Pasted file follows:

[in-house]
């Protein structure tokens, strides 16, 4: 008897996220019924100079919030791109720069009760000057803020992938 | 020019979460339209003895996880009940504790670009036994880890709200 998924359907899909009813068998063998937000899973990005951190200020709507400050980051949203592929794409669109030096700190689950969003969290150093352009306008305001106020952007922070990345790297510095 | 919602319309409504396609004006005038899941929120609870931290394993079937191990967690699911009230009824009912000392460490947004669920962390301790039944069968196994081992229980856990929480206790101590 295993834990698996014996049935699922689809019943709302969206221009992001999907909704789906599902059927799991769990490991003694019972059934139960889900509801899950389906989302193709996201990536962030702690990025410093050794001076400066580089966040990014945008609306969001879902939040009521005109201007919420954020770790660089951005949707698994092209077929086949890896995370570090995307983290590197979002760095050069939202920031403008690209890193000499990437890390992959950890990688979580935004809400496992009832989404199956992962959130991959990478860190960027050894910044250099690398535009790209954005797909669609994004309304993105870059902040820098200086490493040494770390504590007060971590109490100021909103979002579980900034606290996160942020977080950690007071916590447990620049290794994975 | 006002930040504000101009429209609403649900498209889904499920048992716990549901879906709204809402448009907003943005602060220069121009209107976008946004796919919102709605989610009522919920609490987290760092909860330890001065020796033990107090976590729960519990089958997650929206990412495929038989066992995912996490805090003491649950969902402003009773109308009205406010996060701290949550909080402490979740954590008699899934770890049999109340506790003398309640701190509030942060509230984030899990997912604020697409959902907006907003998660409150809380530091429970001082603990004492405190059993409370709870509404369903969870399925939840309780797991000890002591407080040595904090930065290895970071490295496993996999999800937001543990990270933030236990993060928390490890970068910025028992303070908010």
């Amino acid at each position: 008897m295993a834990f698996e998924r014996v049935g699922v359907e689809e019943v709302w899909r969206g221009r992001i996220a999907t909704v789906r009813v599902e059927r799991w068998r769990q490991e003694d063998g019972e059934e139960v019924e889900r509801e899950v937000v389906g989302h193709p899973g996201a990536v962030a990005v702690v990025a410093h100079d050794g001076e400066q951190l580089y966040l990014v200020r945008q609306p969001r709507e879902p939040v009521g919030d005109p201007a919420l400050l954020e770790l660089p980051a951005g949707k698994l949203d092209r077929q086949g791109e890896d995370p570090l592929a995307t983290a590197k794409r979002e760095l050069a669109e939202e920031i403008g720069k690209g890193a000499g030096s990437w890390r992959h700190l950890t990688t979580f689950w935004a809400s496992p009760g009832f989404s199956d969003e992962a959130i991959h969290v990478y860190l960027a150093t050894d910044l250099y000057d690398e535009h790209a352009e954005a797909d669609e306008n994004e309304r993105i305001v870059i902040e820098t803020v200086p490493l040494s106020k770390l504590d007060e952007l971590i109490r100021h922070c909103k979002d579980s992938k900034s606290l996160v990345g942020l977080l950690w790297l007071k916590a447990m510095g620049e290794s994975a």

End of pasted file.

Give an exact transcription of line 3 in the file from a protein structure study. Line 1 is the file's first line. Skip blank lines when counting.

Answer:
């Amino acid at each position: 008897m295993a834990f698996e998924r014996v049935g699922v359907e689809e019943v709302w899909r969206g221009r992001i996220a999907t909704v789906r009813v599902e059927r799991w068998r769990q490991e003694d063998g019972e059934e139960v019924e889900r509801e899950v937000v389906g989302h193709p899973g996201a990536v962030a990005v702690v990025a410093h100079d050794g001076e400066q951190l580089y966040l990014v200020r945008q609306p969001r709507e879902p939040v009521g919030d005109p201007a919420l400050l954020e770790l660089p980051a951005g949707k698994l949203d092209r077929q086949g791109e890896d995370p570090l592929a995307t983290a590197k794409r979002e760095l050069a669109e939202e920031i403008g720069k690209g890193a000499g030096s990437w890390r992959h700190l950890t990688t979580f689950w935004a809400s496992p009760g009832f989404s199956d969003e992962a959130i991959h969290v990478y860190l960027a150093t050894d910044l250099y000057d690398e535009h790209a352009e954005a797909d669609e306008n994004e309304r993105i305001v870059i902040e820098t803020v200086p490493l040494s106020k770390l504590d007060e952007l971590i109490r100021h922070c909103k979002d579980s992938k900034s606290l996160v990345g942020l977080l950690w790297l007071k916590a447990m510095g620049e290794s994975a």